An exposé of the righteous hypocrisy driving Christian nationalism.
In the late 1970s, a self-appointed group of radical right-wing Christians decided to take on an impossible-sounding task that would, in their view, restore America’s moral foundation. They would form a political organization with the goal of taking over every element of government in the U.S.—first Congress, followed by the presidency, the federal courts, state legislatures, and local governments—and imbue them with their religious ideas. However, according to Stewart (The Good News Club: The Christian Right's Stealth Assault on America's Children, 2012, etc.), the initial purpose of the Christian nationalists, as she calls them, had little to do with religion or morality. In the beginning, their efforts were focused on overcoming the Internal Revenue Service’s attempt to rescind the tax-exempt status of Bob Jones University. To succeed, they knew they needed a hot-button issue they could ride to success; they settled on abortion even though Judaism teaches that life begins at birth, and Jesus never challenged that. Nevertheless, the plan worked so well that today, four decades later, Christian nationalism has become a frighteningly powerful voice in the Republican Party. It was instrumental in getting Donald Trump elected president, and now it has a committee that suggests candidates for the federal bench that Trump rubber-stamps and blindly sends out for confirmation. Currently, the Christian nationalists are moving rapidly in their plan to take over state legislatures, which they’re accomplishing through “Project Blitz.” Though its stated aim is to advance religious freedom, Stewart argues convincingly that the true goal is to inundate as many states as possible with so many right-wing bills that it will jam the state legislative processes. Many readers will consider the book advocacy journalism because the author didn’t seek out her targets’ comments, but the thoroughly researched facts as she lays them out are hard to argue with.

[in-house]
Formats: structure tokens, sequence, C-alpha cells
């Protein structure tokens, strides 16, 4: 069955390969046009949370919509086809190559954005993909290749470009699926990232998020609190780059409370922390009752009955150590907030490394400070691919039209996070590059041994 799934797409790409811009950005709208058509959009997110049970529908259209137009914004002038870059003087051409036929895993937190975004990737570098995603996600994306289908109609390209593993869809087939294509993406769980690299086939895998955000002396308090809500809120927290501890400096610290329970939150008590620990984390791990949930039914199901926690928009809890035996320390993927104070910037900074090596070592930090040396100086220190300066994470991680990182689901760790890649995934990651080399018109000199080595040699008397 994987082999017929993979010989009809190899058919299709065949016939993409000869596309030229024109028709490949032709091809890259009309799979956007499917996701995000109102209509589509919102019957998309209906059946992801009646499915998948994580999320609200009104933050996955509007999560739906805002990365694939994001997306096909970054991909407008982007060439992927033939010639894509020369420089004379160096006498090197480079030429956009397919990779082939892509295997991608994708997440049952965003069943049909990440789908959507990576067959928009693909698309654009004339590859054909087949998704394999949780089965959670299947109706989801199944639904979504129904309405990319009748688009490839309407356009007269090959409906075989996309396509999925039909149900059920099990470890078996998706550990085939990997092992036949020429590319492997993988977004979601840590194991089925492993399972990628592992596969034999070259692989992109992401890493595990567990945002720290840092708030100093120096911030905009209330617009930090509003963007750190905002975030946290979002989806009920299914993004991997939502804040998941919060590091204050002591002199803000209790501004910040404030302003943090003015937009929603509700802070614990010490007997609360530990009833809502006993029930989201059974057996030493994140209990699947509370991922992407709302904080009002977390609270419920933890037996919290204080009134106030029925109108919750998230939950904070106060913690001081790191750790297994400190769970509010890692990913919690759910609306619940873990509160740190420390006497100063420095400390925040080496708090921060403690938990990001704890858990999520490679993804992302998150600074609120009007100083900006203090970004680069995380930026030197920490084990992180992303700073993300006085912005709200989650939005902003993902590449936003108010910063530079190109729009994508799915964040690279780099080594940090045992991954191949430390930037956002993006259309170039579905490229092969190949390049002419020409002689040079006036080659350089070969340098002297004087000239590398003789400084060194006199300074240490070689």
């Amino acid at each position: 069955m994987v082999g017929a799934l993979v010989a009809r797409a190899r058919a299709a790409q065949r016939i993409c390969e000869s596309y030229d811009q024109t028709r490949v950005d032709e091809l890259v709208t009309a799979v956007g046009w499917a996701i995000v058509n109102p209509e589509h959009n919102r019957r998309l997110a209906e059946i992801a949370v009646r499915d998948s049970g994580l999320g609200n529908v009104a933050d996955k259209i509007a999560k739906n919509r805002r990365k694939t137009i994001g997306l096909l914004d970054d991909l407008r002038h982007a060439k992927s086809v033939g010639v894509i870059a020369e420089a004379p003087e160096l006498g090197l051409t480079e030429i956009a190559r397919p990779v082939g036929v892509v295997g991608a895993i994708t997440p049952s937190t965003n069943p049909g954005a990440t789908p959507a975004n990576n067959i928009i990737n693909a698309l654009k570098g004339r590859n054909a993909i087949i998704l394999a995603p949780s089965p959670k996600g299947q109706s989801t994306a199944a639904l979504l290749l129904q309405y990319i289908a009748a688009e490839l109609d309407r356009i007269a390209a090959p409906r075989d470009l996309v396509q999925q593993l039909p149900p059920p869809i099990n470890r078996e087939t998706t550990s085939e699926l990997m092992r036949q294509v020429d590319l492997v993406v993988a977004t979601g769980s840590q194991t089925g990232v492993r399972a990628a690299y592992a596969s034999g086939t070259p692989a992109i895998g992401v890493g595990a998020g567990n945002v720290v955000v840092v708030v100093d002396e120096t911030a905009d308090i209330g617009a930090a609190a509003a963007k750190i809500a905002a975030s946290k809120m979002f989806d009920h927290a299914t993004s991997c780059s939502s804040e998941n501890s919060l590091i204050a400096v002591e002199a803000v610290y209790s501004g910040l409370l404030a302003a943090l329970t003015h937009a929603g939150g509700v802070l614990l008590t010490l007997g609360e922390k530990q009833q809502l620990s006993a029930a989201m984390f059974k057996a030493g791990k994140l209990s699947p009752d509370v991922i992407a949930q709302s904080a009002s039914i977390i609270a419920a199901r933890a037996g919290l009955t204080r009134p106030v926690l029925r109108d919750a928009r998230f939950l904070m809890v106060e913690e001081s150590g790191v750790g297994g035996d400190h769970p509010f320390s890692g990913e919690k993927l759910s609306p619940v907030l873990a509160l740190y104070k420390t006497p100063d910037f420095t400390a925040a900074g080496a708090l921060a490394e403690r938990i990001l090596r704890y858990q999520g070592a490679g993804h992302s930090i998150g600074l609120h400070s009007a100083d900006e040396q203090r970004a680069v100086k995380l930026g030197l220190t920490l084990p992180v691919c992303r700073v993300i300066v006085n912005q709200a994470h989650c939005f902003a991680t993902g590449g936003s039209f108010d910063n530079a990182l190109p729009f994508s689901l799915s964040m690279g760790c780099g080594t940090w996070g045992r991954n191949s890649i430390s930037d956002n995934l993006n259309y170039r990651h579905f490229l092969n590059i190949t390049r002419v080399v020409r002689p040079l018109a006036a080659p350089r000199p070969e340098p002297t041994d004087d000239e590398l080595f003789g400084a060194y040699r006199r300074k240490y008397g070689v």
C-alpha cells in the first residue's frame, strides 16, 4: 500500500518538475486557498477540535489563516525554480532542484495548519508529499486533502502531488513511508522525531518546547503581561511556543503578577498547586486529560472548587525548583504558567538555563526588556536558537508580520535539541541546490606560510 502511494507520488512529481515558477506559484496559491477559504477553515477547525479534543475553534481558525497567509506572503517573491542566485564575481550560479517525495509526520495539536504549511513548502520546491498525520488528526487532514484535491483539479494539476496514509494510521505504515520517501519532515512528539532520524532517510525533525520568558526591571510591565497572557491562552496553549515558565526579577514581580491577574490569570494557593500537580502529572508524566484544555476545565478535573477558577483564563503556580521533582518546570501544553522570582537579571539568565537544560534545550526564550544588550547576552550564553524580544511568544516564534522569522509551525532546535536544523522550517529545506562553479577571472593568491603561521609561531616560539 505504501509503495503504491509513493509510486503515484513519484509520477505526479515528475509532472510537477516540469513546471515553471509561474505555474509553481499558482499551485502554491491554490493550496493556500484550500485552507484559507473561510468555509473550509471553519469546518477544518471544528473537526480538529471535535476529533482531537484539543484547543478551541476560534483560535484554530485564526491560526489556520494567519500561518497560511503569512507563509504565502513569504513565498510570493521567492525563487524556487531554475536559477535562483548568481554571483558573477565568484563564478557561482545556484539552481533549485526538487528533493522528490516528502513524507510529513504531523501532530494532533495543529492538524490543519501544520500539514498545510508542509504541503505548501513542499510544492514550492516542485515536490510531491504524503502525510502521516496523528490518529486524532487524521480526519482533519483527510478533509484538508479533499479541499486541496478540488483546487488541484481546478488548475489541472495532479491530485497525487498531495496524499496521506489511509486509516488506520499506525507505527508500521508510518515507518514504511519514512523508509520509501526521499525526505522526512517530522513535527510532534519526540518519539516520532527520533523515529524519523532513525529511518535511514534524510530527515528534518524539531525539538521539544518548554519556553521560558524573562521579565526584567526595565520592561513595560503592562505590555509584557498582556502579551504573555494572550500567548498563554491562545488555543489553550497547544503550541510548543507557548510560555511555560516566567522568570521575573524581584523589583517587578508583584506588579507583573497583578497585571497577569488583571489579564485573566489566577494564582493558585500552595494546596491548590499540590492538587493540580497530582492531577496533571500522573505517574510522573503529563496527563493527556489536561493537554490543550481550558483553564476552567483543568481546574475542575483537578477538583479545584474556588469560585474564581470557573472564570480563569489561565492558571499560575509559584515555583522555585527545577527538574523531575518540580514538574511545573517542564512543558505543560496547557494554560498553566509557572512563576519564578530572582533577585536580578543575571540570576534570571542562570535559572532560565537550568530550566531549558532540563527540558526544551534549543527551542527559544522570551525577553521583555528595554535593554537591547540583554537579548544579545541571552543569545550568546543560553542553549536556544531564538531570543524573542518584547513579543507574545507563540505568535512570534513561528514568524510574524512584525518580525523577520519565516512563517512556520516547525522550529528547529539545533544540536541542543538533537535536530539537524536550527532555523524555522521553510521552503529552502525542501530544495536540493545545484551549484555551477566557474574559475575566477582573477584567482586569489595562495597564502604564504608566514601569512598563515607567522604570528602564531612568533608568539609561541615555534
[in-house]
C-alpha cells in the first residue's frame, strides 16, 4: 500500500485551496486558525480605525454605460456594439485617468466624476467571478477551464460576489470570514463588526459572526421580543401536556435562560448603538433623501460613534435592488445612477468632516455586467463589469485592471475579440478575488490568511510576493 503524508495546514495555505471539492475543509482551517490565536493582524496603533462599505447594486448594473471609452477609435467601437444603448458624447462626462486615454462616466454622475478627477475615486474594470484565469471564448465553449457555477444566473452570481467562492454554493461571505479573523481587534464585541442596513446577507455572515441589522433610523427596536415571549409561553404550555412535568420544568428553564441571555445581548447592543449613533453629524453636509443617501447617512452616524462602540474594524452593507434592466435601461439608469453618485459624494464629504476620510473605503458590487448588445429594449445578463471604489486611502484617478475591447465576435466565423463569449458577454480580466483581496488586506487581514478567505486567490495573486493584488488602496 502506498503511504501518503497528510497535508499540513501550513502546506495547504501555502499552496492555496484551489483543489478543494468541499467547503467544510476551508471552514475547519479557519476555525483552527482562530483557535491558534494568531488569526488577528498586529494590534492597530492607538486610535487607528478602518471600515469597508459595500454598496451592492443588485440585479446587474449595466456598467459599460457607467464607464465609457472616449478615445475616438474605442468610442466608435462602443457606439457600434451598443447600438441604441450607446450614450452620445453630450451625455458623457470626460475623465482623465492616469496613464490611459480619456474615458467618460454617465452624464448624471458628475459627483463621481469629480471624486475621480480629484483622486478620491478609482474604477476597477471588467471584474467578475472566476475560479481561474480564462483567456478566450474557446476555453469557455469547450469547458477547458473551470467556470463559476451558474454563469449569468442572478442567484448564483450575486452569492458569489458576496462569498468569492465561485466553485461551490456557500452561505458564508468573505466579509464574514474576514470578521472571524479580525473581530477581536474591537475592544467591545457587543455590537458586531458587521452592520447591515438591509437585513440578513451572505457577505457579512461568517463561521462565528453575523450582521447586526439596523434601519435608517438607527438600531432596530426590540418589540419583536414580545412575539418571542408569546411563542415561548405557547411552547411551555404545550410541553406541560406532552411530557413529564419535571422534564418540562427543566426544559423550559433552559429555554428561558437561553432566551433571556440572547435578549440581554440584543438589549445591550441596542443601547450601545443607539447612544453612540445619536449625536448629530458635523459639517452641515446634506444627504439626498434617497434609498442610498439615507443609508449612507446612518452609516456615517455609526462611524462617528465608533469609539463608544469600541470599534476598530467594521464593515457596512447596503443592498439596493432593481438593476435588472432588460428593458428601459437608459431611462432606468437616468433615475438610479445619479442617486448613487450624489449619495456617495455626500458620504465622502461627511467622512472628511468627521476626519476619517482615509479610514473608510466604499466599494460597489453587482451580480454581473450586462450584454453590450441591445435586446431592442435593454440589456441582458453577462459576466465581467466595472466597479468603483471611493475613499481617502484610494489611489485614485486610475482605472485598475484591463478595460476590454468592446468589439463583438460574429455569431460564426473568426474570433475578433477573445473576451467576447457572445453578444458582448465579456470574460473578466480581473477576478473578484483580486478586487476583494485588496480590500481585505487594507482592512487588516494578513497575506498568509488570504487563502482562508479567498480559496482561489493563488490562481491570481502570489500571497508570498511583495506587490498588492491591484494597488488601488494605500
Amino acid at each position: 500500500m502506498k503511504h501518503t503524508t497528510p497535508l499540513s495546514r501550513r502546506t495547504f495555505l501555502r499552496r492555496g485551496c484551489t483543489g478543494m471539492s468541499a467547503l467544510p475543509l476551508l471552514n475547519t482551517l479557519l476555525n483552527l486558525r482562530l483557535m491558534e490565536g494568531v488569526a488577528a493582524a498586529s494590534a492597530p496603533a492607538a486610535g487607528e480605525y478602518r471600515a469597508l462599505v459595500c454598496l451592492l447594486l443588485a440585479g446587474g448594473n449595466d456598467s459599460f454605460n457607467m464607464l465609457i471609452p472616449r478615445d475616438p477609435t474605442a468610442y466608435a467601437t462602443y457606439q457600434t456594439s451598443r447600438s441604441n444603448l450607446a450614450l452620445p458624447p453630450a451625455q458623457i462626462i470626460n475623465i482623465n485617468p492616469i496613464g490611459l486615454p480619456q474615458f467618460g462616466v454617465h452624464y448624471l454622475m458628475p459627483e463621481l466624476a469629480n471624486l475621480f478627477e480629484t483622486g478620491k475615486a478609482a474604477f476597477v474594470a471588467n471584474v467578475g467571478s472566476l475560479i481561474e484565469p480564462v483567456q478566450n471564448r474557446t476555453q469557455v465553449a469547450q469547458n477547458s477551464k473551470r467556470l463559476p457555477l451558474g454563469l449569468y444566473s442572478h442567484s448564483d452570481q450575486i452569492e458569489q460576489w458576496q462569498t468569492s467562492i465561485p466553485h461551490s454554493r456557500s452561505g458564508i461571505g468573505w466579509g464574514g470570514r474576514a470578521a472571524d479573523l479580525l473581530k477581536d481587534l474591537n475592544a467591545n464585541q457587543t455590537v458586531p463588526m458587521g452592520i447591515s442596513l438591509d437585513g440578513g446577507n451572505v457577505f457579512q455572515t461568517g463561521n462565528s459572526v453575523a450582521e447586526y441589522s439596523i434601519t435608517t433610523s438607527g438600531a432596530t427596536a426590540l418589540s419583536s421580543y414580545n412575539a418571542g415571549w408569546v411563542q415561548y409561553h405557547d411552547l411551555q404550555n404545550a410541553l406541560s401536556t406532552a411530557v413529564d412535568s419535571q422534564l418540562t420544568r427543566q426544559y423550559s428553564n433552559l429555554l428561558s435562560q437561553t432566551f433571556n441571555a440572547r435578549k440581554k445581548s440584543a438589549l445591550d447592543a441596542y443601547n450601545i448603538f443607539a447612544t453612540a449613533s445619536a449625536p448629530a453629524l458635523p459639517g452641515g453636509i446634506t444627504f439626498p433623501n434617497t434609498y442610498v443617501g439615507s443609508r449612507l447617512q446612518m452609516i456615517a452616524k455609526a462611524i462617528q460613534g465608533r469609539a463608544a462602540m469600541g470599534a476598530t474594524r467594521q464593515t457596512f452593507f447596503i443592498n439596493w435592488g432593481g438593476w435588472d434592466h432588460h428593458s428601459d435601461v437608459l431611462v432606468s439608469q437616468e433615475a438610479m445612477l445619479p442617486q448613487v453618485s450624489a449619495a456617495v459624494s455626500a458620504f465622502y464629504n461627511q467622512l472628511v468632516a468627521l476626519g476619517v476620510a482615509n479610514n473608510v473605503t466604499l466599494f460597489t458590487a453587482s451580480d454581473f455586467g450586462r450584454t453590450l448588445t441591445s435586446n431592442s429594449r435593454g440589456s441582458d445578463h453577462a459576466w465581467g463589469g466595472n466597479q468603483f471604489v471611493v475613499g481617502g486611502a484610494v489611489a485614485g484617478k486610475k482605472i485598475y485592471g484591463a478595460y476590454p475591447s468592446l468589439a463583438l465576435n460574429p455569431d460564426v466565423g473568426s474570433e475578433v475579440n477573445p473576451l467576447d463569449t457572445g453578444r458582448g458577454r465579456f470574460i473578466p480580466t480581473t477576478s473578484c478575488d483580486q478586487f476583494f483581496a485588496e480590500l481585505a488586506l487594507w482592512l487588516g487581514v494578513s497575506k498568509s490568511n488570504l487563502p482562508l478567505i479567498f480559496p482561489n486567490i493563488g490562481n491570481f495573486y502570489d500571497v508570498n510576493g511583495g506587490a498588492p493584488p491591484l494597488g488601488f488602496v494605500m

A one-sided but undeniably powerful examination of the Christian right’s political motives.